Have you ever described bad news as a “kick in the gut”? Or felt a wave of nausea when you got shocked with something you didn’t expect? How about “butterflies in your stomach” when nervous? Your brain and gut talk to each other — a lot. If you are under stress, your entire digestive system is negatively affected. Also the reverse is true — if your digestive system is not healthy, your mood will be affected. This leads to a host of other maladies which are easily recognized:

  • Digestive issues such as gas, bloating, diarrhea, and constipation.
  • Symptoms of depression: sense of doom or hopelessness, withdrawing from relationships, and chronic sadness.
  • Symptoms of anxiety: heart racing, irritability, nervousness, insomnia, and “comfort eating”.
  • General ailments: brain fog, muscle aches, autoimmune problems, general inflammation, allergies, and poor nutrition.

The last set of ailments, in particular, are symptoms of “leaky gut”. This refers to a condition where the digestive tract allows incompletely broken down particles of food through its barrier and into the blood stream, where the immune system sees them as dangerous foreign invaders. Leaky gut is hard to diagnose because it occurs at the microscopic level.

The intestinal barrier is intentionally porous, meant to allow nutrients through, but not the larger molecules. The gut permeability adjusts to allow selected nutrients through, if the intestinal lining is healthy. The thin lining is made up of epithelial cells that are tightly joined together, and these junctions can be disrupted easily.

Stress — not just in your mind
Stress obviously causes a slow-down in digestion. The sympathetic nervous system reacts to the “fight or flight” messages: the body is getting signals that it is in crisis, and purposefully diverts energy away from digestion to the perceived emergency. Chronic stress tells the body that it is in an ongoing state of emergency. This leads to poor digestion, which leads to poor nutrition, and greater toxic load on the intestinal system which has to deal with the poorly digested food.

The delicate junctions between the epithelial cells can break down under stress, resulting in leaky gut. A study in Life Science Alliance showed that this disruption occurs over the “stress-polarity signaling pathway”, where the gut permeability increases under stress. The increased permeability causes inflammation due to the foreign particles released into the body. One doctor in this study stated, “I think you’d be hard pressed to find a disease in which systemic inflammation is not a driver.” Because of the stress-polarity pathway, we can draw a direct link between stress and inflammation.

Stress causes an essential amino acid that intestinal cells need (glutamine) to be diverted. It can cause stomach acid to be secreted inappropriately and lead to ulcers. A study published in Gastroenterology showed that anxiety is directly increased when gut inflammation increases. A National Center for Biotechnology Information study showed that an increase in stress causes a significant change in gut flora within six days without a dietary change.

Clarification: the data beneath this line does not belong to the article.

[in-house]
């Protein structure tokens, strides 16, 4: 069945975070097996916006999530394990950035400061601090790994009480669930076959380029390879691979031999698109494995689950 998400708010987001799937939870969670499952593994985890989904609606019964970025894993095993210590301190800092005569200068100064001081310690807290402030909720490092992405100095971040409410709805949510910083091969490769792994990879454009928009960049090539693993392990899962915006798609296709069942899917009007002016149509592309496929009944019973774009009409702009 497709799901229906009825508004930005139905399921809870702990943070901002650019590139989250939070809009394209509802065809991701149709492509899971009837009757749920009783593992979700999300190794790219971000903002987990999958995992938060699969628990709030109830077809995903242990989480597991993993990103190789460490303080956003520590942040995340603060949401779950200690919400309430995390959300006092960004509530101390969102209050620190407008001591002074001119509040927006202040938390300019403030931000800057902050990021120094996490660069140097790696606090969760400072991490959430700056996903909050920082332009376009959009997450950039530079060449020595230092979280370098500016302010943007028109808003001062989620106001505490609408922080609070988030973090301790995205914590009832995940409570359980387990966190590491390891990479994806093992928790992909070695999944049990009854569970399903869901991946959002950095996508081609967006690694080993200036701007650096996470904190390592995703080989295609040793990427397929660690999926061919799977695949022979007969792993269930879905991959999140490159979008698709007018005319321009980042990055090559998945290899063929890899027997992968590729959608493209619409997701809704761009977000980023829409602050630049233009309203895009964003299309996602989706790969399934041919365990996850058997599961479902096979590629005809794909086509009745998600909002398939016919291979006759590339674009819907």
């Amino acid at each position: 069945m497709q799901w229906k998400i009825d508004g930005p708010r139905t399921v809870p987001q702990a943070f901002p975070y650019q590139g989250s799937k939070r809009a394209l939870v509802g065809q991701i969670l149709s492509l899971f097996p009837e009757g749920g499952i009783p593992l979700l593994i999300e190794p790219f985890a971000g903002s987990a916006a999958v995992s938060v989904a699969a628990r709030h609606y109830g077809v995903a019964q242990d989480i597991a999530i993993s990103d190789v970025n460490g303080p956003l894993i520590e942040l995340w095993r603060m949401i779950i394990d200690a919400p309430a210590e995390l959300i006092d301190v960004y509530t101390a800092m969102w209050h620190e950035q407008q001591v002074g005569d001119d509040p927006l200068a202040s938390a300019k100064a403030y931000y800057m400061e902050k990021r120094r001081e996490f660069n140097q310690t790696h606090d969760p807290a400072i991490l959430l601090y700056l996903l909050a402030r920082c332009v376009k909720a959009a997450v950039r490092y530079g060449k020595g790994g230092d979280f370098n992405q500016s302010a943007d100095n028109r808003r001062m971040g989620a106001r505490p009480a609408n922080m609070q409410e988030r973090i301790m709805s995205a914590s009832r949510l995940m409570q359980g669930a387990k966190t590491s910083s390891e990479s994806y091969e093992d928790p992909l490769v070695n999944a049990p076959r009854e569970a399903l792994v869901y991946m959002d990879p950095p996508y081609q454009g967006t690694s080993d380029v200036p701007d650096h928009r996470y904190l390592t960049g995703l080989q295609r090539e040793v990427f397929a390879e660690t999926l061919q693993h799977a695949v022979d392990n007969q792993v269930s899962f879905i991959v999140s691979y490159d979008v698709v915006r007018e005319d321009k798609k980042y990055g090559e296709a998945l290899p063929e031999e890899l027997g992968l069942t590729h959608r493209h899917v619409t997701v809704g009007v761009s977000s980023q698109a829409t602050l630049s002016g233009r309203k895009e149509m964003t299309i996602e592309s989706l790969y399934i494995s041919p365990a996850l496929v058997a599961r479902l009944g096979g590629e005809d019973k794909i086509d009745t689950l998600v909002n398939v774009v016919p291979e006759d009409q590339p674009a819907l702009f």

It’s worth noting that in the past, people would fast during times of stress. When you realize that stress is opening up the opportunity for unwanted food particles to enter the blood stream, perhaps there is a very practical health reason for fasting during times of stress!

Environmental stress
Toxins in your diet can directly damage the thin epithelial layer and cause leaky gut. If you are reactive to certain foods, the inflammation caused as they travel across the intestinal lining invokes leaky gut — gluten is thought to be an inflammatory food universally.

Another factor is the make-up of your gut flora. Over 400 bacteria species exist in your intestines. Some aid digestion by helping break down food. Some are pathogenic, causing more harm than good. In proper balance, the bacteria form a beneficial ecosystem that we need for good digestion. Stressors upset the proper balance, inhibiting or harming the “good” bacteria and aiding the “bad”. Some bad bacteria give off toxins that spark inflammation and leaky gut. As the gut flora is imbalanced, the cycle of bad digestion gets worse. And as mentioned before, this condition affects your mental state, which may increase your desire for bad food, again making the problem worse. Probiotics can help improve the balance, but probiotics need a good environment themselves to thrive and multiply.

Dr Nemec’s Comments:
Stress — both conscious stress (stress that you are aware of) programs, and subconscious stress programs (which start ages 0-6 before conscious filters are developed) cause a breakdown of the tight junctions in the intestinal microvilli. This means the source of inflammation begins at a very early age in most people that develop any disease. We analyze and correct these programs in our comprehensive treatment and teaching program. So what are some steps to take to minimize the damage of this delicate lining? Eat a low carbohydrate plant based diet, take probiotics and stay in the moment. Jesus referred to this when he said that you should stay out of tomorrow because it will have enough trouble to handle when it comes so you should stay in each moment.